Every year up to almost a fifth of Scotland is used to shoot hundreds of thousands of grouse for fun. This happens within a four-month shooting period beginning on what the industry calls the ‘Glorious 12th of August’ and lasts until the 10th of December.
Driven grouse shooting involves a line of “beaters” disturbing the grouse and causing them to fly towards a line of “butts” in which shooters use shotguns to attempt to kill as many of the birds as possible.
Grouse moors offer this blood sport to the small minority of people who can afford it and the Revive coalition has come together to ask if this is the best way to manage whole swathes of Scotland’s land. We do know that the management of this land leads to a multitude of problems which you can see below:
Scotland’s Grouse Moors: Background
Heather moorlands that are sometimes regarded as an iconic part of the Scottish landscape are, in reality, highly modified habitats managed to encourage high populations of one species, red grouse, so they can be killed for fun in the course of recreational shooting.
Mass outdoor medication
To try to encourage a consistently high population density of grouse available to kill, one of the intensification methods adopted since the 1980s has been the use of outdoor medication on a massive scale to reduce the incidence of parasitic worm and thus ‘override’ the red grouse’s natural and cyclical ‘boom and bust’ population crashes.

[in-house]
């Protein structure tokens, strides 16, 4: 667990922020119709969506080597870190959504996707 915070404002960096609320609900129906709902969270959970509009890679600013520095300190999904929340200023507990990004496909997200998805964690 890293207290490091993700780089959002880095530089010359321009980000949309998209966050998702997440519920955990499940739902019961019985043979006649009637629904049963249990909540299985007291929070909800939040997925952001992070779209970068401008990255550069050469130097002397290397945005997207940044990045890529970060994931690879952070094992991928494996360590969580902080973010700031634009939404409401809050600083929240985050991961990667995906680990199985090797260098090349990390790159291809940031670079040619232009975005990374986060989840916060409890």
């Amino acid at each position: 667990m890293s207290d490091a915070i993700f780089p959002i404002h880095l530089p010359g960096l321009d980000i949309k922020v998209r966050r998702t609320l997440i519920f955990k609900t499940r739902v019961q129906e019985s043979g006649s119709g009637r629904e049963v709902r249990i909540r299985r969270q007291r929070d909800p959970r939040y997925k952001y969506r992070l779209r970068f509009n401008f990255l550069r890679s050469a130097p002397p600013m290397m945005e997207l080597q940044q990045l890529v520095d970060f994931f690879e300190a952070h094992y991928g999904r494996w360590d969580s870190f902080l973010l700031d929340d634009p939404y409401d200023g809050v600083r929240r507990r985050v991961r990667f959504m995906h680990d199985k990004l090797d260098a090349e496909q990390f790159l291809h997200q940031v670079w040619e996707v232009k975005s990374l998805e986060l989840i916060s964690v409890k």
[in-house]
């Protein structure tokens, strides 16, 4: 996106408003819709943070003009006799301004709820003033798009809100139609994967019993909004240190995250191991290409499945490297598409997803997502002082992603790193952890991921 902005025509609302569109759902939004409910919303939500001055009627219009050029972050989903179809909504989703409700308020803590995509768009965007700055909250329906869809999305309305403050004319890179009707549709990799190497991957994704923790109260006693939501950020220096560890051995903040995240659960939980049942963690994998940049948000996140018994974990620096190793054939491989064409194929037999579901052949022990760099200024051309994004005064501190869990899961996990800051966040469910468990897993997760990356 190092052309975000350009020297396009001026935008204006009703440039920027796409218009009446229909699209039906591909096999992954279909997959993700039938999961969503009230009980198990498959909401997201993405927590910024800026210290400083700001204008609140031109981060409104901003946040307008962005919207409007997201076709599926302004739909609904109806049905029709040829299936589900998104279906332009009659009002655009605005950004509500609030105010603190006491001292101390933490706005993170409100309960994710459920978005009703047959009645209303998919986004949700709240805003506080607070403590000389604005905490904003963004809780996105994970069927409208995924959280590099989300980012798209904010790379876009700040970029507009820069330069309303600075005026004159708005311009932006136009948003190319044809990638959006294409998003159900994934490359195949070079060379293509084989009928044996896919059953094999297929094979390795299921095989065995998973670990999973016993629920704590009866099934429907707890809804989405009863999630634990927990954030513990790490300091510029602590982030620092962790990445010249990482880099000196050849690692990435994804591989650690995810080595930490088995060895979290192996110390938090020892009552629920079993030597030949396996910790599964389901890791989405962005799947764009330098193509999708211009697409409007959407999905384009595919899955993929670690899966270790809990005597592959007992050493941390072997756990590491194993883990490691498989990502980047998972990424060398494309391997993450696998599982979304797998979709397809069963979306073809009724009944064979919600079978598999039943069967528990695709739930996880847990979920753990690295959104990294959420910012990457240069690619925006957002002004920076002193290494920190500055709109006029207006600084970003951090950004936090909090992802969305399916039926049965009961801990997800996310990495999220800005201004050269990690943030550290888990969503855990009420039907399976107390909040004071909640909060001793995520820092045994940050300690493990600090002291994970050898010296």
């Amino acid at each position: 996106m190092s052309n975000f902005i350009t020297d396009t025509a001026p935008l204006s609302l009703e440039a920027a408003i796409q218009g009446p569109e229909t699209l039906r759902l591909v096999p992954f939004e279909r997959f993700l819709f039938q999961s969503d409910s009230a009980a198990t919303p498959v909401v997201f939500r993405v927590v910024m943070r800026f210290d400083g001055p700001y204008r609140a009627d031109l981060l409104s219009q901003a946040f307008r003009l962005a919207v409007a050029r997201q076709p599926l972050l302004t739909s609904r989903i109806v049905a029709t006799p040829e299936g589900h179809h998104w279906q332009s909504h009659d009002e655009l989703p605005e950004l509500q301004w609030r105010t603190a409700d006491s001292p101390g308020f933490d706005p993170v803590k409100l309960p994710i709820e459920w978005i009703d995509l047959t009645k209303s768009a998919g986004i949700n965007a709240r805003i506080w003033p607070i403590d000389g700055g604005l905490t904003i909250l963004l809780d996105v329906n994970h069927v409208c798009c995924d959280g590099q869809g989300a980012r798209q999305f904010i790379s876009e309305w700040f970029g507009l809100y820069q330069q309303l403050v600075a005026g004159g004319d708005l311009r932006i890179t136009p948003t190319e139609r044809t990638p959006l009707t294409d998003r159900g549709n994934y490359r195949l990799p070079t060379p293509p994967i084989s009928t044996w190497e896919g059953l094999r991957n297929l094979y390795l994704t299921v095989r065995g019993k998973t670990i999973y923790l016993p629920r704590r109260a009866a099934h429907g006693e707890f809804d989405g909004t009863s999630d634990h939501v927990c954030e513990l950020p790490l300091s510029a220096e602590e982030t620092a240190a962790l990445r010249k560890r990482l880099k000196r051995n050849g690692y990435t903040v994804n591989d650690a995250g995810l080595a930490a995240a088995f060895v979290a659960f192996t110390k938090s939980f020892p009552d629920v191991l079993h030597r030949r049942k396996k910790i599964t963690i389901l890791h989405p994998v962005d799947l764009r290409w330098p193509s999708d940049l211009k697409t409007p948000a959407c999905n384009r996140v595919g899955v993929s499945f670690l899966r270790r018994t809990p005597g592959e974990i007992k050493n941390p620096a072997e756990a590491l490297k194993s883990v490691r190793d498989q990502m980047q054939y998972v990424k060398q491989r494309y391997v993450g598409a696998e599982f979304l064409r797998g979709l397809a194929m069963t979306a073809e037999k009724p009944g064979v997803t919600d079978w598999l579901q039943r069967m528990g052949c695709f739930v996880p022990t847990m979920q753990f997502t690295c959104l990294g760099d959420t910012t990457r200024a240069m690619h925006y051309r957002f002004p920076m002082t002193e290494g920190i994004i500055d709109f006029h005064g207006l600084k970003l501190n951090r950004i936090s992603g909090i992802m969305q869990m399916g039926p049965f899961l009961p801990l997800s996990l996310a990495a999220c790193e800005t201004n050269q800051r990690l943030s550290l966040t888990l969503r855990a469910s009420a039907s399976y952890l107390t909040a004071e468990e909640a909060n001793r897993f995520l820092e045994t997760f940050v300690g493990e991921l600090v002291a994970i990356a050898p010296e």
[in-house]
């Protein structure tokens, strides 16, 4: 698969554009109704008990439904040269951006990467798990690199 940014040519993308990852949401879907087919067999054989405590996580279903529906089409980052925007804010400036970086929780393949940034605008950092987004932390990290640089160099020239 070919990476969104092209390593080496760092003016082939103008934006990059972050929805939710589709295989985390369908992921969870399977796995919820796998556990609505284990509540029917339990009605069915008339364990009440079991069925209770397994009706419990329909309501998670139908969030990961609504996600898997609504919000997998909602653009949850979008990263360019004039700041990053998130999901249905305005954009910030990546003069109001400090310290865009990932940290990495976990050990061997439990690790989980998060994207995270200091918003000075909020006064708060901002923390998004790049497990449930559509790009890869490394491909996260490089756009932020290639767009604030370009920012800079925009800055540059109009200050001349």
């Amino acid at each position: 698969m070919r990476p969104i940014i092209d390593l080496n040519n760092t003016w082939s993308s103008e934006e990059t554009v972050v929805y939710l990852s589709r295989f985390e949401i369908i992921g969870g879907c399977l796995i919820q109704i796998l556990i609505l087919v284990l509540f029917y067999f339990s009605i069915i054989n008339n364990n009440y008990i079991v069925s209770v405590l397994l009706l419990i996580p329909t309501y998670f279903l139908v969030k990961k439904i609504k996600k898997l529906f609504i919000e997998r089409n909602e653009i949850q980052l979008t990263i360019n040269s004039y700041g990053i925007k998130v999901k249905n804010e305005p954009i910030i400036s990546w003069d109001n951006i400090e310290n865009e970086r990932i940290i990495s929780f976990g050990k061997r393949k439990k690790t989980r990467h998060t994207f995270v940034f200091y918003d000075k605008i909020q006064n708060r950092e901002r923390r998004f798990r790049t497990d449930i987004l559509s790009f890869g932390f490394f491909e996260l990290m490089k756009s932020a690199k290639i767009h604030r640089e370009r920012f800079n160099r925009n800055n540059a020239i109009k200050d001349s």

Grouse are killed with shotguns using lead shot. Lead is a highly toxic metal that occurs naturally but has been widely distributed by human activity. It is known to pose significant threat to human health and wildlife health.
Killing protected birds of prey
Even today, birds of prey continue to be persecuted on some driven grouse moors to such an extent it is causing population-level effects on iconic species such as golden eagles, hen harriers, red kites and peregrines. The level of criminality, which, we believe, fits the definition of organised serious crime, is unacceptable and is out of control.
Tracks, roads and fencing
Off-road constructed vehicle tracks (often referred to as ‘hilltracks’) can ease access for land management purposes but can also have major visual and environmental impacts, particularly on the wilder landscapes for which Scotland is so highly-regarded.
Almost a fifth of Scotland has been made into a grouse moor. Estimates vary from 12% to over 18% but nobody really knows because there is not enough meaningful data on what land is used for.
Scotland’s vital peat reserves are under constant threat from the damage caused by increasingly intensive muir burning on Scotland’s grouse moors adding to the risk of climate chaos in the future.
Snaring & Trapping
The killing of wildlife on driven grouse moors is a relentless, year-round slaughter, carried out to ensure high stocks of red grouse are available for recreational shooting.